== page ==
A suspected cop killer has been arrested at Dublin Airport following his deportation from the United States this morning.
The Armagh man fled to the US after the murder of Garda Adrian Donohoe and worked undocumented in construction on the east coast.
Last week he was detained for a visa irregularity and his deportation was quickly scheduled.
Gardaí (police) in Dublin were waiting for him and he was arrested for skipping court after he was convicted on a separate matter. Whilst in custody, he is expected to be questioned about the night that Donohoe was shot.
It is understood, however, that he will not be charged as there is still insufficient evidence to link him - or anyone else involved to the crime.
He will appear before a judge in relation to his previous conviction.
Adrian Donohue was killed in January 2013, the first on-duty garda to be shot in Ireland in nearly 20 years and he was given a state funeral.
Donohue and a colleague had been escorting bank staff transferring cash from one branch to another in rural Co. Louth. After spotting two men in a nearby car Donohue approached them and was shot at short range in the back of the head.
Five men then fled the scene with the equivalent of $4,500 in cash.
Gardaí say there are people out there who have information on the murder of Detective Garda Adrian Donohue killed four years ago today. pic.twitter.com/cszyfrkuaQ— Sinéad Hussey (@SineadHus) January 25, 2017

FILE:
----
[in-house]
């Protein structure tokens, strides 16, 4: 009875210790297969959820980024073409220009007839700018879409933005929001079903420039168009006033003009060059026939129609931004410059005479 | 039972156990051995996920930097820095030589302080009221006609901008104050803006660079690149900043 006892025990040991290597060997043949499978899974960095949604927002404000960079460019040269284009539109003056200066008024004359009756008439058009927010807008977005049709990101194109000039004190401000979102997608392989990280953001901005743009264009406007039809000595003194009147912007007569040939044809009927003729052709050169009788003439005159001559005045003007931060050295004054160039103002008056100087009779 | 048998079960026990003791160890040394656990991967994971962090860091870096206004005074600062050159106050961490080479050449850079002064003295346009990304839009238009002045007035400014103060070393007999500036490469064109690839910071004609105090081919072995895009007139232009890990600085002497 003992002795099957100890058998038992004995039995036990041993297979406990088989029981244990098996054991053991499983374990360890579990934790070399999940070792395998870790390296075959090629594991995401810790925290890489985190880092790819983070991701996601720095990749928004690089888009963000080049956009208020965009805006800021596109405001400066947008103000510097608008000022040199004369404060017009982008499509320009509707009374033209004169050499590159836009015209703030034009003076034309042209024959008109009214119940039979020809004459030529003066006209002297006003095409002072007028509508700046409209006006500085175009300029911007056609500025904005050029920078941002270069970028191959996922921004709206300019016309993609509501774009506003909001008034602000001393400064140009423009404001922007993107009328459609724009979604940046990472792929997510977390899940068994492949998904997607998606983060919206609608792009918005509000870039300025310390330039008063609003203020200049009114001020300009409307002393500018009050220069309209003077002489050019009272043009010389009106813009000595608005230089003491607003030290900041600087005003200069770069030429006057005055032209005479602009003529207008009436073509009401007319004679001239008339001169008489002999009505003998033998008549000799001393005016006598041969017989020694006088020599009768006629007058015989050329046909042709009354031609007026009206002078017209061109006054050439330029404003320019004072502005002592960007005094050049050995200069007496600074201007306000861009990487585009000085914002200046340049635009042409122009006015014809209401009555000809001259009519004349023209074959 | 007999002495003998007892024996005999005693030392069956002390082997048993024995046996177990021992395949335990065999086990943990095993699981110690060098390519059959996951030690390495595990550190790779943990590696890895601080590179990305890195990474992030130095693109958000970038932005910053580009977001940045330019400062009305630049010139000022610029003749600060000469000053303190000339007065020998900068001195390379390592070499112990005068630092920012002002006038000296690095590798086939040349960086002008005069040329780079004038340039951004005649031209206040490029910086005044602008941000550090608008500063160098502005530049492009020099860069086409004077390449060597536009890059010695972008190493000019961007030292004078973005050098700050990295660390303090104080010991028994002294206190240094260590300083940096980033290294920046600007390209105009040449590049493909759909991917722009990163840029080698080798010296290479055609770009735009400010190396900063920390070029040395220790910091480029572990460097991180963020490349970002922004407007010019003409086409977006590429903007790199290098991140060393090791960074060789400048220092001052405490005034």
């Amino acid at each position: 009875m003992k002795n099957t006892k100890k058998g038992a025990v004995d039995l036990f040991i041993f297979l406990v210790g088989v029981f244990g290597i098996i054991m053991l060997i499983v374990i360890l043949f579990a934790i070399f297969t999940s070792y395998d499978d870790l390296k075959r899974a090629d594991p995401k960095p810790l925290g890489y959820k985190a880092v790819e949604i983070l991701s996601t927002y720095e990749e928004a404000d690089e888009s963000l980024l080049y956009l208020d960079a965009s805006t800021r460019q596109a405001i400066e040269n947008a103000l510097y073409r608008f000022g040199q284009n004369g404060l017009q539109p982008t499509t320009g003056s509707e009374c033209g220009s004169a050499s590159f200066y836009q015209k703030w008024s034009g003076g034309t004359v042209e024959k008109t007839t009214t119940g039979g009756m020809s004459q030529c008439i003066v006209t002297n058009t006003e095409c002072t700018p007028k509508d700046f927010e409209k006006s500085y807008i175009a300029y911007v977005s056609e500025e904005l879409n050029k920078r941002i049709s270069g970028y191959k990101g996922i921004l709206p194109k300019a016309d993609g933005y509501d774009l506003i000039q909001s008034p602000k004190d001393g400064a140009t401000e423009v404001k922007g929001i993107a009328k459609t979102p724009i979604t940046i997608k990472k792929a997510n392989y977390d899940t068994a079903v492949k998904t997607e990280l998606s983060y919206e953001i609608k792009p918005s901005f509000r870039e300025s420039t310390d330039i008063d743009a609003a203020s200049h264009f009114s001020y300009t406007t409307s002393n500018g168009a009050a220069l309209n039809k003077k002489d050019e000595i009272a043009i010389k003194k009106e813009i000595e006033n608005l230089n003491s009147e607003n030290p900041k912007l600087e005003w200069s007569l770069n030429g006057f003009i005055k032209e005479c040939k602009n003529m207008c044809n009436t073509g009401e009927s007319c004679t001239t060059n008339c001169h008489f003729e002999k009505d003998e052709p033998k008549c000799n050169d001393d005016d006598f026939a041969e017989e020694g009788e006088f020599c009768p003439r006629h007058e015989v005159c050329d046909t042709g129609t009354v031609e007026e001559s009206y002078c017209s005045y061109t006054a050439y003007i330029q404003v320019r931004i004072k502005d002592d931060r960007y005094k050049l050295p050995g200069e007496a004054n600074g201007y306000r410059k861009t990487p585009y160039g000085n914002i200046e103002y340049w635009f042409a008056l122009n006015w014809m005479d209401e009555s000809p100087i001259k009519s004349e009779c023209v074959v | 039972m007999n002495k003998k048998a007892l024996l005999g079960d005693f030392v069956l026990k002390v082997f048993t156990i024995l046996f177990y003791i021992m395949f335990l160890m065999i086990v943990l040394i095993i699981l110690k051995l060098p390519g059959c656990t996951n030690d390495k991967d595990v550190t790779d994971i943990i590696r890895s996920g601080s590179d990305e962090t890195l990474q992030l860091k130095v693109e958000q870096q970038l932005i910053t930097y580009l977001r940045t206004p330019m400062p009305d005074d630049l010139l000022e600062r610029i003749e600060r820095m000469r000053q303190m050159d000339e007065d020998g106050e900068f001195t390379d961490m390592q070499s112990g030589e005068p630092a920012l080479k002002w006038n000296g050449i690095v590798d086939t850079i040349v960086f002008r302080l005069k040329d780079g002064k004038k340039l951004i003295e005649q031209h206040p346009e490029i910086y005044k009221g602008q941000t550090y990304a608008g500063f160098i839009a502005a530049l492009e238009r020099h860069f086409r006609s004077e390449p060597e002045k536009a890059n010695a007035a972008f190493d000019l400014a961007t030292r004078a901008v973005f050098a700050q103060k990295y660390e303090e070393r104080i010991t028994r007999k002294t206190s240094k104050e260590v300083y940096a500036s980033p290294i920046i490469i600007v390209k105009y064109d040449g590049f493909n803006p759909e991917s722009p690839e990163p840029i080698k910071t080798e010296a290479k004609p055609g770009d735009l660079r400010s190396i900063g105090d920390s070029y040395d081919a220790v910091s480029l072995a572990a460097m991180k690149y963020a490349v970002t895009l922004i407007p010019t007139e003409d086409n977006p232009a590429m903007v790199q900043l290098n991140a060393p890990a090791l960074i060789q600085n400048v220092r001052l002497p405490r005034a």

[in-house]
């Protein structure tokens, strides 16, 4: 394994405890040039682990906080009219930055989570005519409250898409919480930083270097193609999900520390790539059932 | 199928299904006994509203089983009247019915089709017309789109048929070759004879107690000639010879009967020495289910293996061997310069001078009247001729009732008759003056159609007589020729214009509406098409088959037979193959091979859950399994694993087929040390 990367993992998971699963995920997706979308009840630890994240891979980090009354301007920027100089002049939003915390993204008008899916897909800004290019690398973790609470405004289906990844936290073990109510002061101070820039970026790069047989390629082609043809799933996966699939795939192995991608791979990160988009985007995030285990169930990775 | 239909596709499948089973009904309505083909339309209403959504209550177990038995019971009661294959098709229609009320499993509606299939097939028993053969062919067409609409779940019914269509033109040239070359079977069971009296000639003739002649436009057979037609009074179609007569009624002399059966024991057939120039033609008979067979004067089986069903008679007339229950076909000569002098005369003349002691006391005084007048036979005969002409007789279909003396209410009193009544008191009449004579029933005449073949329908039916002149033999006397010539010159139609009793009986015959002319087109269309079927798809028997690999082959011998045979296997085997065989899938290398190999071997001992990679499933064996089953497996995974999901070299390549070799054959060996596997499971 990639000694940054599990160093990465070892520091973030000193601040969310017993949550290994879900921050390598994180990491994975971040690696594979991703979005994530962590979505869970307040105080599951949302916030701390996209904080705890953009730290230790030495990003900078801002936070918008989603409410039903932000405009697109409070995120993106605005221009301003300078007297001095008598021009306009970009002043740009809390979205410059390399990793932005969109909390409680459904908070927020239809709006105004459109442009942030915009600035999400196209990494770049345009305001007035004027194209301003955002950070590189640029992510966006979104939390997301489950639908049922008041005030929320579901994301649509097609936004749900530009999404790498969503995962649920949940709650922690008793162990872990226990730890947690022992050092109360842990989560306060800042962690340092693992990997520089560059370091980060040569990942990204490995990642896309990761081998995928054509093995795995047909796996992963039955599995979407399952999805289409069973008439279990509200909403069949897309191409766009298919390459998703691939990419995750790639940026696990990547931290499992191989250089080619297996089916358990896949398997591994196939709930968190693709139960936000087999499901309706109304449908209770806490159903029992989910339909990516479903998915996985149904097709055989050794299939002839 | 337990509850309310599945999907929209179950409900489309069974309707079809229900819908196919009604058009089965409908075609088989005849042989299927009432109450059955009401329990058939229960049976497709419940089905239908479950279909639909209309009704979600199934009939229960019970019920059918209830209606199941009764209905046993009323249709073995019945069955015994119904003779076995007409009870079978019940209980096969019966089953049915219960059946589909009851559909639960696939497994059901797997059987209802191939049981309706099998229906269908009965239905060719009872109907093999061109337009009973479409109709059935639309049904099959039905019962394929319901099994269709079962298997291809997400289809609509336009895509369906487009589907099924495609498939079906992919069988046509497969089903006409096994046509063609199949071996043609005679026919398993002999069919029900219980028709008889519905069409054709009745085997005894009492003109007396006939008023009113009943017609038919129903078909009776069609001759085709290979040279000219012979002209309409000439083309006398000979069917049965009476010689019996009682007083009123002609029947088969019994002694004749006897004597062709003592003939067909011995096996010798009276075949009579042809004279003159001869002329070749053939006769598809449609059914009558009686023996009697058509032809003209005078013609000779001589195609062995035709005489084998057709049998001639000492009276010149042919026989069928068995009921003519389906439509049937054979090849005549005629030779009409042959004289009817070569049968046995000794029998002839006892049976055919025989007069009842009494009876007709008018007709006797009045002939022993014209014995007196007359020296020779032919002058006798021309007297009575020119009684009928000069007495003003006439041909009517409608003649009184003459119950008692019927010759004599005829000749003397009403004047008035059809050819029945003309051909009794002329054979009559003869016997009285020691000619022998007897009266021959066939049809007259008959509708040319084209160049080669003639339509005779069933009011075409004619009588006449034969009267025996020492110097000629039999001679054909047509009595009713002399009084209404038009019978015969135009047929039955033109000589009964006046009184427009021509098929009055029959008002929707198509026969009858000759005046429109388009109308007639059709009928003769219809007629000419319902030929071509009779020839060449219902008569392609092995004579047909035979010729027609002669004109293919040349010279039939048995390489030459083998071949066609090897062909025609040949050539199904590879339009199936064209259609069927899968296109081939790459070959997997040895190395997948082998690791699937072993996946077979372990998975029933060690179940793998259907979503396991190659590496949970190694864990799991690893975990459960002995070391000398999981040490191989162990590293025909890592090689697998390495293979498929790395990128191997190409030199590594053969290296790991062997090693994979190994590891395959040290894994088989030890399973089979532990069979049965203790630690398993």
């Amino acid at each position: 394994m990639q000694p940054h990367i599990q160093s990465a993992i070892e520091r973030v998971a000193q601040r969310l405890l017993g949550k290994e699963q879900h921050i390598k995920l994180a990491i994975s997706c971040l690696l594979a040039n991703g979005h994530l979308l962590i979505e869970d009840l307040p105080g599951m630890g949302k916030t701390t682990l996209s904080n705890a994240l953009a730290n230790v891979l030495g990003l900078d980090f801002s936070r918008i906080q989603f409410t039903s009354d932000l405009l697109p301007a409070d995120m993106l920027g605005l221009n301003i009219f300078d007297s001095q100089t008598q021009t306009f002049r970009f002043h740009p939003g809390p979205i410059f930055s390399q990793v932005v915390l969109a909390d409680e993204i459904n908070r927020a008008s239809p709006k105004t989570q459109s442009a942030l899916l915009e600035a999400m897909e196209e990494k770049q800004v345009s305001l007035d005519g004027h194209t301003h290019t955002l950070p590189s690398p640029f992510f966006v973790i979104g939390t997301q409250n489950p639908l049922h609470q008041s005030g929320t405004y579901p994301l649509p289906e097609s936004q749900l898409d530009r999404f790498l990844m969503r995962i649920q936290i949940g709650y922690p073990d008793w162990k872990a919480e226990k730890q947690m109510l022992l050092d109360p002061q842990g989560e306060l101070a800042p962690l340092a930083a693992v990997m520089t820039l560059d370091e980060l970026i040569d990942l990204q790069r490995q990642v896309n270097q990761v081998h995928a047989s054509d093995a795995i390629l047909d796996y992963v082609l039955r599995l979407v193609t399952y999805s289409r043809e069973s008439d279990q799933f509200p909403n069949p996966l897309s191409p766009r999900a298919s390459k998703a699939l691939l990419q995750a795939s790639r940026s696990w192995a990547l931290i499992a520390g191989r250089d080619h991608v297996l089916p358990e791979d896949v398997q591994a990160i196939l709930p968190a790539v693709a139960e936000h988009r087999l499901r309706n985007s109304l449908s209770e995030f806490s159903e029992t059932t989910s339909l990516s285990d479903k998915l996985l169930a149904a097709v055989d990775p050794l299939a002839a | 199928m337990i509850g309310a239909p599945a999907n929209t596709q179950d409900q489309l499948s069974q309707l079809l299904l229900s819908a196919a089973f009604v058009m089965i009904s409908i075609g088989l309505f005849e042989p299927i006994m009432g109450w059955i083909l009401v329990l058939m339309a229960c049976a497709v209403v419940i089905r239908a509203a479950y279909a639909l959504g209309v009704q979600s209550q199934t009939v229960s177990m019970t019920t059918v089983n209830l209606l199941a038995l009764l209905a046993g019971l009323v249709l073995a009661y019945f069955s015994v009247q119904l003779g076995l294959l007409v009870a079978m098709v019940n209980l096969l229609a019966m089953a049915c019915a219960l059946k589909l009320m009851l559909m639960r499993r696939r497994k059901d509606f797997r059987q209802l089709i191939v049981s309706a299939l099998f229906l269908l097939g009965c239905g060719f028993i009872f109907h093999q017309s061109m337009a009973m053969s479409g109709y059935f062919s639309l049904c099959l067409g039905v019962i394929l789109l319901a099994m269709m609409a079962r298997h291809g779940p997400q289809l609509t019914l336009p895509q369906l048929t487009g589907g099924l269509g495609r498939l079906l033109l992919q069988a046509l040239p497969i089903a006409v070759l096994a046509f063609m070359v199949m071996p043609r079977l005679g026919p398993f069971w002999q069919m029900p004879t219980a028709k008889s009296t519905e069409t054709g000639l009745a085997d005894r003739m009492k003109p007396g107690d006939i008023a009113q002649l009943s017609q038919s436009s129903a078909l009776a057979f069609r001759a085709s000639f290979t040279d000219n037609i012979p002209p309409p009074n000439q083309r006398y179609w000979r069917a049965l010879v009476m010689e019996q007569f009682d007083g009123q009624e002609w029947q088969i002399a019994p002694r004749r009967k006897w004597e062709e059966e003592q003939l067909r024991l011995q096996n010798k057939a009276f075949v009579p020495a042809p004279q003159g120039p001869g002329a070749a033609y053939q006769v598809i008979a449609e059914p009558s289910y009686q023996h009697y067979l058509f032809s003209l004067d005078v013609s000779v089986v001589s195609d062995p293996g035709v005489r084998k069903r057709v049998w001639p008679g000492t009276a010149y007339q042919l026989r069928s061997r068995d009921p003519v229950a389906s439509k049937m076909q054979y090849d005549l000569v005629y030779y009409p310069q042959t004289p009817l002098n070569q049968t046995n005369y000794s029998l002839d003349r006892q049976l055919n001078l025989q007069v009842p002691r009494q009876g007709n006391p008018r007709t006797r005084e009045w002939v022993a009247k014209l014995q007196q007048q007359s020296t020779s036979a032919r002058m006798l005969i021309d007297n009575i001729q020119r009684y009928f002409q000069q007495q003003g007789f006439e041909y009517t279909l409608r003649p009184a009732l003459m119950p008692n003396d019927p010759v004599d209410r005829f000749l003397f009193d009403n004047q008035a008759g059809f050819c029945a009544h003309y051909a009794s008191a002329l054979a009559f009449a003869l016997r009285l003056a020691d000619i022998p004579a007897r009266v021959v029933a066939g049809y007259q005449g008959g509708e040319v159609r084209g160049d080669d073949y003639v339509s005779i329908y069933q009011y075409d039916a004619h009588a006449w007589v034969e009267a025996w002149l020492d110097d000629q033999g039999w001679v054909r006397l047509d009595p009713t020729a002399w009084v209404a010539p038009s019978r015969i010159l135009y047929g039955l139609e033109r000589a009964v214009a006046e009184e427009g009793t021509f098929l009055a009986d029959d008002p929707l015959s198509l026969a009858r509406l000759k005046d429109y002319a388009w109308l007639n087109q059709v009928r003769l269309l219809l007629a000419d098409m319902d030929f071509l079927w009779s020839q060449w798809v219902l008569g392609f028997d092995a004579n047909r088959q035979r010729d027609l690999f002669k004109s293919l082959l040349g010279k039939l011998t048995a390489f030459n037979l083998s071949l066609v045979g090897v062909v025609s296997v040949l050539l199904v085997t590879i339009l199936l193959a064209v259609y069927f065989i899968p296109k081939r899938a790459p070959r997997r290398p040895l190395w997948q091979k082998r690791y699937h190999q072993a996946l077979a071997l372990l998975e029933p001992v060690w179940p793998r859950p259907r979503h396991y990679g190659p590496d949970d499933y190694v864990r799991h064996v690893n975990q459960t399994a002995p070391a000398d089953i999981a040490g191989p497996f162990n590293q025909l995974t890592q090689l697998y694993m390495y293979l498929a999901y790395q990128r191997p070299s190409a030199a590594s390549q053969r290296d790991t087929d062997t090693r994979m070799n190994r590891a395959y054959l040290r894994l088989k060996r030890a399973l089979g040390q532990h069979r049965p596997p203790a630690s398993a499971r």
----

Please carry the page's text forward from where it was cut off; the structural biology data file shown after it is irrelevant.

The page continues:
The stolen car used during the robbery was burnt and no DNA traces were ever found.
The group responsible has been linked to criminals within the Irish republican movement and it is this connection, gardaí believe, that has kept them free with witnesses terrified of coming forward.
One suspect, although not a member of the IRA himself, works for the group as a fuel smuggler and has a relative known to law enforcement as “number two provo” in Armagh.
One suspect is even said to have laughed in gardaí’s faces knowing there is as yet nothing to connect him to the crime.
Four years after Adrian Donohoe’s death, justice remains elusive.